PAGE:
Guest post by Richard
This is a initial review of the new iNove theme recently introduced at WordPress.com. This theme offers a lot of useful features, but it is not without some drawbacks that could trip up bloggers. I would have like to have seen this theme massaged a little more to limit some of the drawbacks. Perhaps staff will get around to that in a future update of the theme.
When first introduced, the theme had a four-sidebar configuration (all in the one column on the right). There was a full-width at the top (north), two half-width below that (west and east), and a full-width below those (south). Sadly WordPress.com killed three of them supposedly for “simplification” according to a reply I got from staff. In my opinion that took away a very useful part of this theme. The fact that 3 sidebars disappeared (west, east and south) after the theme was released did not go unnoticed by the early adopters and they let staff know in the forums. Hopefully they also let them know by contacting staff directly.
The banner feature, described under iNove Theme Options below is not well thought out for those that do not have a good knowledge of HTML since it is very easy to mess up the entire header area. This really needs some rework to make it more difficult to mess it up or there is going to be a lot of problems for normal bloggers.
iNove is also the first WordPress.com theme to have dropdown menus that will cascade to show child and child of child pages. This is a long overdue addition and in my opinion all the themes here with menubars at the top need to have this feature. This is, and has been, a standard feature of the web for a long time.
No Sidebar: There is a “no sidebar” page template so if you want certain pages you create, or all pages to not have sidebars, you can select the no sidebar template for those pages in the editor. This allows you to set certain pages you create to display no sidebars. If you want to hide the sidebars on all pages, that is available too. See “Sidebar” in the iNove Theme Options section below.
Links: The links page template will display your links on a page if you do not want to have them in the sidebar and displays them in four columns instead of single column. Sadly it does not break the links out by links category. There are also add and edit links on the link page when you view it while logged in that take you directly to those pages in your dashboard. Again a useful feature.
Archives: The archives page template will list month/year archive links which are identical in format to those shown in the archives widget, and it also includes post counts with the listings. Again a nice feature if you do not want to have the archives widget in your sidebar.
Menubar: Select whether you want to show pages or categories in the menubar (no, not both). There have been many bloggers asking for a way to have it look like they have multiple blogs in one blog, and although there is a trick that can be used in some themes here to have menubar tags linked to categories pages, this is a much cleaner way of doing things. Now people can categorize their posts by subject, set their menu bar to show categories, and then people can click on the tabs to get to lists of the posts in those categories.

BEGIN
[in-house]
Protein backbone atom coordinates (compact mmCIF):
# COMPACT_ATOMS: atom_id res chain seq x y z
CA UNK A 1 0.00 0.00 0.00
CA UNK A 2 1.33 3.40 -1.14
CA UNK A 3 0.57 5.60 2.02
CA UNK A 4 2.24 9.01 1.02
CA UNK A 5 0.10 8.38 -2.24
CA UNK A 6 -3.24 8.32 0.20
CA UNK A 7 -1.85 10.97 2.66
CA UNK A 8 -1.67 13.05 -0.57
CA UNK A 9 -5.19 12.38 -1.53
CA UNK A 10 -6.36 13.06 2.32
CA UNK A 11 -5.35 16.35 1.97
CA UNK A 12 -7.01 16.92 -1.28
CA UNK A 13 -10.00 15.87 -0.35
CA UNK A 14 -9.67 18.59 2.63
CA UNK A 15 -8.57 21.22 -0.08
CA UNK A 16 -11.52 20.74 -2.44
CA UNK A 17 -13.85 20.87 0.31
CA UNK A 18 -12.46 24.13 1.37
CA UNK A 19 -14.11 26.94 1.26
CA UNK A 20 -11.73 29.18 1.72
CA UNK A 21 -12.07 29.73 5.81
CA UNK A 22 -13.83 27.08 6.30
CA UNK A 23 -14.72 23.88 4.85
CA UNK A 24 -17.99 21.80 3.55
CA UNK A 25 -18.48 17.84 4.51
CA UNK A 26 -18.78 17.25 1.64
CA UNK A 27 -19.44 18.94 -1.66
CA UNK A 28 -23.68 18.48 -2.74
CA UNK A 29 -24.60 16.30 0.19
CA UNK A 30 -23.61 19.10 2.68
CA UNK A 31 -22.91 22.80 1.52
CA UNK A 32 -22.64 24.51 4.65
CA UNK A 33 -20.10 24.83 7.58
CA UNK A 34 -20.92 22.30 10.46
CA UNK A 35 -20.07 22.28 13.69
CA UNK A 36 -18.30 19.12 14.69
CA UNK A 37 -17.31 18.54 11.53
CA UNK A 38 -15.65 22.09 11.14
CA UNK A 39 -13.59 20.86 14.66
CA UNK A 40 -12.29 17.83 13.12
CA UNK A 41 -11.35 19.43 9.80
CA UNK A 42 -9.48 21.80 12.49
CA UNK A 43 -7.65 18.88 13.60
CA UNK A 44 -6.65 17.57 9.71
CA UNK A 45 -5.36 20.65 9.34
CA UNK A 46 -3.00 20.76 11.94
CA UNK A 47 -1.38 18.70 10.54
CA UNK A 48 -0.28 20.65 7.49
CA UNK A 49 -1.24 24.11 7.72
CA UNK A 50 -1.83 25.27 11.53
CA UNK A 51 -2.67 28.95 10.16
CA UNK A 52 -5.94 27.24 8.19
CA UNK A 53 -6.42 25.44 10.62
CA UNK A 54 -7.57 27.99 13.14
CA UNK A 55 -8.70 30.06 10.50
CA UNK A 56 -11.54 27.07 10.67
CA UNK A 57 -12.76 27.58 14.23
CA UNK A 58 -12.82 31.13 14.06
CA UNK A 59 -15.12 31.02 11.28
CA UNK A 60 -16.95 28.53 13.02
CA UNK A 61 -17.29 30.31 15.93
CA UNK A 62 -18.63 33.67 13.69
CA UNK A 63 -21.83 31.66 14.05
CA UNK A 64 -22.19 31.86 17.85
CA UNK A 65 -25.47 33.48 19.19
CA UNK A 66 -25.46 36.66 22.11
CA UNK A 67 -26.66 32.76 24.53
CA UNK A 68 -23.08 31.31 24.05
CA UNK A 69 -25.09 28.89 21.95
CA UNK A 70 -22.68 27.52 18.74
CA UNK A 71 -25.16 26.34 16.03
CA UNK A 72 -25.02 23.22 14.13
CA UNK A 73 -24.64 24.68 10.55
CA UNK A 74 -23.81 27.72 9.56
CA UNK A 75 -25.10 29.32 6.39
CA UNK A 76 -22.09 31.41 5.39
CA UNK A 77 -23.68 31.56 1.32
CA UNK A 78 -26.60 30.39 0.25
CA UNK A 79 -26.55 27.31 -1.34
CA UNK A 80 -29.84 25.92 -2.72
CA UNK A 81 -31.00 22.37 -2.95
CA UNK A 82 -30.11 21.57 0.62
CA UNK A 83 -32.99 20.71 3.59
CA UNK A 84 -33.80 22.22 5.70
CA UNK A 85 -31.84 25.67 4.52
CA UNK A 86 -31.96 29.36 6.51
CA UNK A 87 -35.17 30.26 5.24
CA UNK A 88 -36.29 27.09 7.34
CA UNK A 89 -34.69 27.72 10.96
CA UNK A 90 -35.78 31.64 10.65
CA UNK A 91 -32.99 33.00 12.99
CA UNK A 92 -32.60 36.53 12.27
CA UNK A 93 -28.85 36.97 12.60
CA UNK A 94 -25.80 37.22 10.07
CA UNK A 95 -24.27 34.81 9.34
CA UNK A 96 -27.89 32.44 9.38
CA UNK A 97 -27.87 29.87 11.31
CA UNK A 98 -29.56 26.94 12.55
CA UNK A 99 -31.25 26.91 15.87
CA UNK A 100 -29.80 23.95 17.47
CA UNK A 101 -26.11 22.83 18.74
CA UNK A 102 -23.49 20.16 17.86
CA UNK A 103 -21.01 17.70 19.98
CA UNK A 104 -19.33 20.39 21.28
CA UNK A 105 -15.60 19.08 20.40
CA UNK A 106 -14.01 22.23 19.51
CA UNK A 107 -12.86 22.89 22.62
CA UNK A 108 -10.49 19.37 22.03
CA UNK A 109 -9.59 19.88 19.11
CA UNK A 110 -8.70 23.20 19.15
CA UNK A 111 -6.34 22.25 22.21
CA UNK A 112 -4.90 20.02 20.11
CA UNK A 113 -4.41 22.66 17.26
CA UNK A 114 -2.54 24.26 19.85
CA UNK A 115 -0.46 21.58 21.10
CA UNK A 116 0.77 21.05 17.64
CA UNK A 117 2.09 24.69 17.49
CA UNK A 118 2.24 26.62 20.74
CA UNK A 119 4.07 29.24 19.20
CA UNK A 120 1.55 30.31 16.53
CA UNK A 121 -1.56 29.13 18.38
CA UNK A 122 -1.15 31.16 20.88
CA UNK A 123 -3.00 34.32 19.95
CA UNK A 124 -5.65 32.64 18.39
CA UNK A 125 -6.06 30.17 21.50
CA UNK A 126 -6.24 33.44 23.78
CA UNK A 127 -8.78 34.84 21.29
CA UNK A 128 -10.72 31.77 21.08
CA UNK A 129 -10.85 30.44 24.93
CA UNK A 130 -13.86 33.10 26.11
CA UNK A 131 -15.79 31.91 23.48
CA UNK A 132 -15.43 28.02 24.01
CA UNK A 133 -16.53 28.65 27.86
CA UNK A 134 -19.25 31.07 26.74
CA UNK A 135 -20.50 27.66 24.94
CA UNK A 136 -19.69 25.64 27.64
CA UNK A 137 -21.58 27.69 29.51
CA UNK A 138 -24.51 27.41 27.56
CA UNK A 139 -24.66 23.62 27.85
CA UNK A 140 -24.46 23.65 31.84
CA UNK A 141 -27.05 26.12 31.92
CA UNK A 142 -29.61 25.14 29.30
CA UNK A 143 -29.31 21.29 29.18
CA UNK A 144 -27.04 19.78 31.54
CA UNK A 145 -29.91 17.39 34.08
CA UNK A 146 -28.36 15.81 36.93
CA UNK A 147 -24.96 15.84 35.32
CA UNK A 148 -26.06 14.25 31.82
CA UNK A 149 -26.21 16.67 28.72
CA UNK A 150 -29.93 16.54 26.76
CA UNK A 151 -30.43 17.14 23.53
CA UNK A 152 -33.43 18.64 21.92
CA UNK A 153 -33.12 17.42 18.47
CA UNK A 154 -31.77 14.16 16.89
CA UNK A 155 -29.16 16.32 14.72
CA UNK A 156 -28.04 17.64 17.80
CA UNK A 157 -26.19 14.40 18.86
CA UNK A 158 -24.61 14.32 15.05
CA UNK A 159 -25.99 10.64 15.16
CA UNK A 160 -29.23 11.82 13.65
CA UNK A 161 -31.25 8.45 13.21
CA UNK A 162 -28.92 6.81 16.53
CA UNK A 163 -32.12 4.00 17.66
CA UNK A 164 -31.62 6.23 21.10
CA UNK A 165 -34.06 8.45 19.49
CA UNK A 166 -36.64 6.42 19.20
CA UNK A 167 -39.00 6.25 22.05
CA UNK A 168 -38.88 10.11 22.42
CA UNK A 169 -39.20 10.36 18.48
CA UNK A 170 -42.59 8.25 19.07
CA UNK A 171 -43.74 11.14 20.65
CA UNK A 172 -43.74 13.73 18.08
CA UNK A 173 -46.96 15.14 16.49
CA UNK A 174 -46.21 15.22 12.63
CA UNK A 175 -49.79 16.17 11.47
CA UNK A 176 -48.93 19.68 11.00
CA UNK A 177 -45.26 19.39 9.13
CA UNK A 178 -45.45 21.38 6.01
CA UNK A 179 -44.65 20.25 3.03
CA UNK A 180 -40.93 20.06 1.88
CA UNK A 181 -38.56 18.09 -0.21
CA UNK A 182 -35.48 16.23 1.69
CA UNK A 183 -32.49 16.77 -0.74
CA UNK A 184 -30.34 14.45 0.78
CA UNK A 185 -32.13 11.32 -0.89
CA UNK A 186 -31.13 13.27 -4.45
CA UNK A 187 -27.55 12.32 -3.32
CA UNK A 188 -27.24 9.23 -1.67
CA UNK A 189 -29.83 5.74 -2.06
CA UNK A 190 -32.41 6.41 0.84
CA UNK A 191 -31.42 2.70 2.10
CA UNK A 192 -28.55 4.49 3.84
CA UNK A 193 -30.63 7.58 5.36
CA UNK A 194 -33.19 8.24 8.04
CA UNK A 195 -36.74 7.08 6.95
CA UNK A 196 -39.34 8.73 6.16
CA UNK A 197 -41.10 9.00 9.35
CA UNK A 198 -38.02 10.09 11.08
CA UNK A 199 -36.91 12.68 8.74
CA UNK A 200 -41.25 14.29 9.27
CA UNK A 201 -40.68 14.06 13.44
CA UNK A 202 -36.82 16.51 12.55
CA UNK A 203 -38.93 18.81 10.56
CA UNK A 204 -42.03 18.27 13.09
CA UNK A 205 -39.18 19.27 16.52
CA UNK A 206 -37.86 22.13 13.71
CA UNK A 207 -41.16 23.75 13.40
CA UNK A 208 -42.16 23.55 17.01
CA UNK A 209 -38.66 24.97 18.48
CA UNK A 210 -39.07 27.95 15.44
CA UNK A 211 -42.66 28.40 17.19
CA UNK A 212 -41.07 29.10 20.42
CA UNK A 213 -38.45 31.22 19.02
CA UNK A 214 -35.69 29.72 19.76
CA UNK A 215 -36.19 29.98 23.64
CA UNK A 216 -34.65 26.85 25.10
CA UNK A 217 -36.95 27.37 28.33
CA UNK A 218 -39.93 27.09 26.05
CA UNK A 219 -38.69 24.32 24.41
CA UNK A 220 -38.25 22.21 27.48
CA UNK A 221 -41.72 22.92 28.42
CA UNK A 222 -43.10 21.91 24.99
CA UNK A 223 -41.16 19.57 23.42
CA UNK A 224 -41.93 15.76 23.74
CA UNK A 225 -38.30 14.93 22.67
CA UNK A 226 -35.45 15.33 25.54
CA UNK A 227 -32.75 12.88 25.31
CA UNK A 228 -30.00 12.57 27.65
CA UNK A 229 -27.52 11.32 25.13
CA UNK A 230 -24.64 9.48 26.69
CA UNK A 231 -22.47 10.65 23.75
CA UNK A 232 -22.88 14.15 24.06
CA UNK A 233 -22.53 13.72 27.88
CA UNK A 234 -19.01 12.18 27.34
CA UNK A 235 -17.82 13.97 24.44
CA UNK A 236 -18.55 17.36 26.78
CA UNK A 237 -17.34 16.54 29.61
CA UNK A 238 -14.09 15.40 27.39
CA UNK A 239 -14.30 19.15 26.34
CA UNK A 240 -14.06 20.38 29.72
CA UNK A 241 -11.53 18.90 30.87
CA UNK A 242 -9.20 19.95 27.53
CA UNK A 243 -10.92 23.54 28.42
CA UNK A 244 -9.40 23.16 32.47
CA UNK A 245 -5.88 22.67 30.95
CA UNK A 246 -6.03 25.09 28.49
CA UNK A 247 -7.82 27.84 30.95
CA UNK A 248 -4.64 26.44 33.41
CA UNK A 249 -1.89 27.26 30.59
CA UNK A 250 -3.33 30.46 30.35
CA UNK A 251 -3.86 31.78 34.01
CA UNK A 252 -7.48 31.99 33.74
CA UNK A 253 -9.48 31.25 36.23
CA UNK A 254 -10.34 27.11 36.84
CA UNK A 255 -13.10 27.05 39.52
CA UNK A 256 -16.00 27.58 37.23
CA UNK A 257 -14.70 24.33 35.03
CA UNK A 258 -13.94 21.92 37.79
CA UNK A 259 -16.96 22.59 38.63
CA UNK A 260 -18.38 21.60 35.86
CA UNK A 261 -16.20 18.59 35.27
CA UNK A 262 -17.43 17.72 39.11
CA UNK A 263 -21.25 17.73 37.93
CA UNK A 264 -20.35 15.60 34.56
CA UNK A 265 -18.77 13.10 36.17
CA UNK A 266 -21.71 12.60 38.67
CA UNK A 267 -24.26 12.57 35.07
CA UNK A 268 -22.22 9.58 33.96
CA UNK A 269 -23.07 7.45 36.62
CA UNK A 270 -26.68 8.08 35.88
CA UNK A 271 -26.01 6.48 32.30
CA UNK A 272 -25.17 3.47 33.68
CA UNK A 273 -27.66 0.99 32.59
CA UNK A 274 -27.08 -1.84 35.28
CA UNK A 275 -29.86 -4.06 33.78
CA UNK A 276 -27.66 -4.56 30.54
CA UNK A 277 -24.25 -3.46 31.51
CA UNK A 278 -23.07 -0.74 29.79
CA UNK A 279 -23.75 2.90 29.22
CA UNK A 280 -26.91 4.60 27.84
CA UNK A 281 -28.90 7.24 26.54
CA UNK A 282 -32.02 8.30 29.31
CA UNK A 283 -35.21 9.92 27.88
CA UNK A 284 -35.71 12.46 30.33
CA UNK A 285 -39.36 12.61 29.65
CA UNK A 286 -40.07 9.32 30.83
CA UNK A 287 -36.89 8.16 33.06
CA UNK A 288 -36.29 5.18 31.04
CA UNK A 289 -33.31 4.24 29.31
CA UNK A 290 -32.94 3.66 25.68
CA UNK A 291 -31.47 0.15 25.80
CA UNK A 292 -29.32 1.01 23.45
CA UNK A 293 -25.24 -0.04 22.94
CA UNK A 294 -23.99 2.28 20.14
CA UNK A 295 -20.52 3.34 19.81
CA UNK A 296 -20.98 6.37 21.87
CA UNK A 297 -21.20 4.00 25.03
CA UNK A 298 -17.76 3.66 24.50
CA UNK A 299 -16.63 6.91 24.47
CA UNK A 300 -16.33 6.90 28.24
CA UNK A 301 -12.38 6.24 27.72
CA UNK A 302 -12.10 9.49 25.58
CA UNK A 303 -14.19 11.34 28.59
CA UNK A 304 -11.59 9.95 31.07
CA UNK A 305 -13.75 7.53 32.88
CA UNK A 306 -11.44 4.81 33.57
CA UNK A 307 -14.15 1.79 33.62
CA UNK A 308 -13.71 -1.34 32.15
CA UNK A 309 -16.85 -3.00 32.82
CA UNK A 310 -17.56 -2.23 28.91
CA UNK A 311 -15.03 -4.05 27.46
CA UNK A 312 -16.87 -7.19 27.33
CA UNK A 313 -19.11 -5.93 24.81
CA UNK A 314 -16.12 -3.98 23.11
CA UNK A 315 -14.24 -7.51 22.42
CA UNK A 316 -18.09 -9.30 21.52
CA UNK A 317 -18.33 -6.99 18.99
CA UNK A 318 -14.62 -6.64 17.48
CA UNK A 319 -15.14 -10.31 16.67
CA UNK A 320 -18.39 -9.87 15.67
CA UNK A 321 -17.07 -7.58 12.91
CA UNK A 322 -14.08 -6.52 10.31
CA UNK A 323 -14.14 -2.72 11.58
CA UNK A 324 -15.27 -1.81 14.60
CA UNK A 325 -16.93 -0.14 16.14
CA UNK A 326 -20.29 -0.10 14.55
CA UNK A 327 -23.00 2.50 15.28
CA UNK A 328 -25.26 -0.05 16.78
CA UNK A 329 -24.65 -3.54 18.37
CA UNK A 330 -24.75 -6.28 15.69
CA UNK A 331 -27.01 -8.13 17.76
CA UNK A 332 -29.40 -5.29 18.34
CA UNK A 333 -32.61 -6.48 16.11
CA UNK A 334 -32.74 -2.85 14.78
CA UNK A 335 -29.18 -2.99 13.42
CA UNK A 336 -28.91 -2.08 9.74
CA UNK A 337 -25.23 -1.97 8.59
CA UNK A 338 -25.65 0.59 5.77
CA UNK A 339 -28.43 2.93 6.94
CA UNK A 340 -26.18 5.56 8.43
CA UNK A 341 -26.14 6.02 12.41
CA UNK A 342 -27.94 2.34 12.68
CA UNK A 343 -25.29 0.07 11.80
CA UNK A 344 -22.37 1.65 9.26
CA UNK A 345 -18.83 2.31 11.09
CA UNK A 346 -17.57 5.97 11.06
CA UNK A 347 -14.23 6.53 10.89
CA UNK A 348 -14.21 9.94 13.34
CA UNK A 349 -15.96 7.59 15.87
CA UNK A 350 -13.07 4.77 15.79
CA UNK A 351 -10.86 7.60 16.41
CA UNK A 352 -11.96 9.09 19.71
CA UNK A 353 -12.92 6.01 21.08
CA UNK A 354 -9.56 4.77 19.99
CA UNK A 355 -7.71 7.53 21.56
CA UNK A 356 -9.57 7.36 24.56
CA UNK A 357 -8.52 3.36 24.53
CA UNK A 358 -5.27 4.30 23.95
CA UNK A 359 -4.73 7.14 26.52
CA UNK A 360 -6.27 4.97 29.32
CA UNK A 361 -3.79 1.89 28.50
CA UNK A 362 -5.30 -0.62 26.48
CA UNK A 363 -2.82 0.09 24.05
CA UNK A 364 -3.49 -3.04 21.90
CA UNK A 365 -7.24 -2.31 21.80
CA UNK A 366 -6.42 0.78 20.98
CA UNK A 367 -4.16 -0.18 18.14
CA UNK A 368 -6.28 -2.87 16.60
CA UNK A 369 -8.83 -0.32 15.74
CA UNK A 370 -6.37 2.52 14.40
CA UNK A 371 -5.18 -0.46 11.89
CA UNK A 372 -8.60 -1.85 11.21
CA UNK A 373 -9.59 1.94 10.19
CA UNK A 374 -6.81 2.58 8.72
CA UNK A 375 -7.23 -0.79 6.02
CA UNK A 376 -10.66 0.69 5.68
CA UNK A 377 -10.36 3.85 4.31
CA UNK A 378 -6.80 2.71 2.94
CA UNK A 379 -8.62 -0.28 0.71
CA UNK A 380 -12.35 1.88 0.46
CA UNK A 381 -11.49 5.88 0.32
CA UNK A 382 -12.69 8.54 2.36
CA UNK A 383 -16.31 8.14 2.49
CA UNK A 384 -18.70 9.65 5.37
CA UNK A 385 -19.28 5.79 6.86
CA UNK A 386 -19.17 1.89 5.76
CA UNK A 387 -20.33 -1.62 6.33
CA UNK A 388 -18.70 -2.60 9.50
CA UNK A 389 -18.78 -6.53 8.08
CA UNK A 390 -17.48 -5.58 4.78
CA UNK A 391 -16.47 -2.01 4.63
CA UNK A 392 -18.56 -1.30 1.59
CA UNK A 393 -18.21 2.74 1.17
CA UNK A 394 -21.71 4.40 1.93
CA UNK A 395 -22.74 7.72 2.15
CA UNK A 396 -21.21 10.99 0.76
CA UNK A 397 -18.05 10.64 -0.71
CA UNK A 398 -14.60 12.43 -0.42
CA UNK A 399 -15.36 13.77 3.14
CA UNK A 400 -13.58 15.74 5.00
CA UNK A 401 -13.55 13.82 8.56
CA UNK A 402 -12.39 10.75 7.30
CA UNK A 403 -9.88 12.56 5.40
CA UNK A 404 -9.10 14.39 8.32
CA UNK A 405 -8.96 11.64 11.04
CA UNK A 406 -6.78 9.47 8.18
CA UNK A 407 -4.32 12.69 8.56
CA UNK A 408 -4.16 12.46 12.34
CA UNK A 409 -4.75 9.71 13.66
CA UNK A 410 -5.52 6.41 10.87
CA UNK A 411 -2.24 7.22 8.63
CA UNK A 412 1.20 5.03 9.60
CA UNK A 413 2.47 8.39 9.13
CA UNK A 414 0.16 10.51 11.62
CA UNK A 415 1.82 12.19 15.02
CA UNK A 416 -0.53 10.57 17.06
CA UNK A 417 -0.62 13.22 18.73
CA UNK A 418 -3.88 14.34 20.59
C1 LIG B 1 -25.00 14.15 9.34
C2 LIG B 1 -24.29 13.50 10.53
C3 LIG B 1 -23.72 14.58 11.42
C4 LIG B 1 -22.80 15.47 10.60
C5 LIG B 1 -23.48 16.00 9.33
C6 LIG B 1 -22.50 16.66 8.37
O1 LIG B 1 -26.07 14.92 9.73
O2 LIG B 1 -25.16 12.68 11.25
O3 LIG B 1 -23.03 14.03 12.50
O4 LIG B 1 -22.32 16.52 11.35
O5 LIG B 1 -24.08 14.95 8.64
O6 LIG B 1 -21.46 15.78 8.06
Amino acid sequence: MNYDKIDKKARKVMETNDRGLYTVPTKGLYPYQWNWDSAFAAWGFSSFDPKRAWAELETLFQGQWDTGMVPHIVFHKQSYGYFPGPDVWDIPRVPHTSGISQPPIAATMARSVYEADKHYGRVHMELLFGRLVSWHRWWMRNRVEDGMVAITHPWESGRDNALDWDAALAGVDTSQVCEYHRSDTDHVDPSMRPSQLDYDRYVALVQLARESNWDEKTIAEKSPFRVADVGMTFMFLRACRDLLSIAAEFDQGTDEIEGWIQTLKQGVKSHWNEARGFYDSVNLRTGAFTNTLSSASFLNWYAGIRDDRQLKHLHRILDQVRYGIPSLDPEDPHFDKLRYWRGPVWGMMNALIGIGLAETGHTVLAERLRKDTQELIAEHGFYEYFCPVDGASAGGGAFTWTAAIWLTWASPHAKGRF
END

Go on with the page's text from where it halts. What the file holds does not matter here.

Sidebar: You can hide the sidebar from all pages – useful for those doing a photo blog that want to maximize image width.
Notice: Same as the “alert” in Vigilance and displays information at the top of the post area on the main page. You can also think of this as a stripped down sticky post if you wish.
Banner: It has a banner feature (not the same as a custom header) which places text or a short height image in the right end of the title bar. If you put text into the banner, you have to manually insert break tags; there is no text wrap. The container for the banner feature will keep expanding to the full width of the header area if you do not insert break tags, and that will cause the title and tagline to go out of alignment. If you try and put in more than 4 lines of text, it overflows vertically into the menubar area, and if you have a lot of tabs in the menubar, they then stack up on the left side of the theme making the whole header area look messy and poorly designed. You can place an image in the banner container as well, but you are limited to 60px in height or again, it will overflow into the menubar area and cause issues.
Showcase: Think of this as a text widget by another name, which is really all it is. You can put an image or text, or code into it and it appears near the top of the sidebar. You do have the ability to set who will see it.
Posts: You can select what post metadata you want visible with each post and can show or hide author, categories, and tags, or a combination or all.
Feed: At the top of the sidebar is a built in RSS feed link, and when you mouse over it a window pops up so that the visitor can select which feed reader they want to use. You can also turn the mouseover popup off on the iNove Theme Options page.
This theme has some very welcome features although not all of them are as well polished as I would have hoped they would have been. Still though, it represents a step in the right direction and provides useful features that I think WordPress.com bloggers will appreciate. I would certainly use it.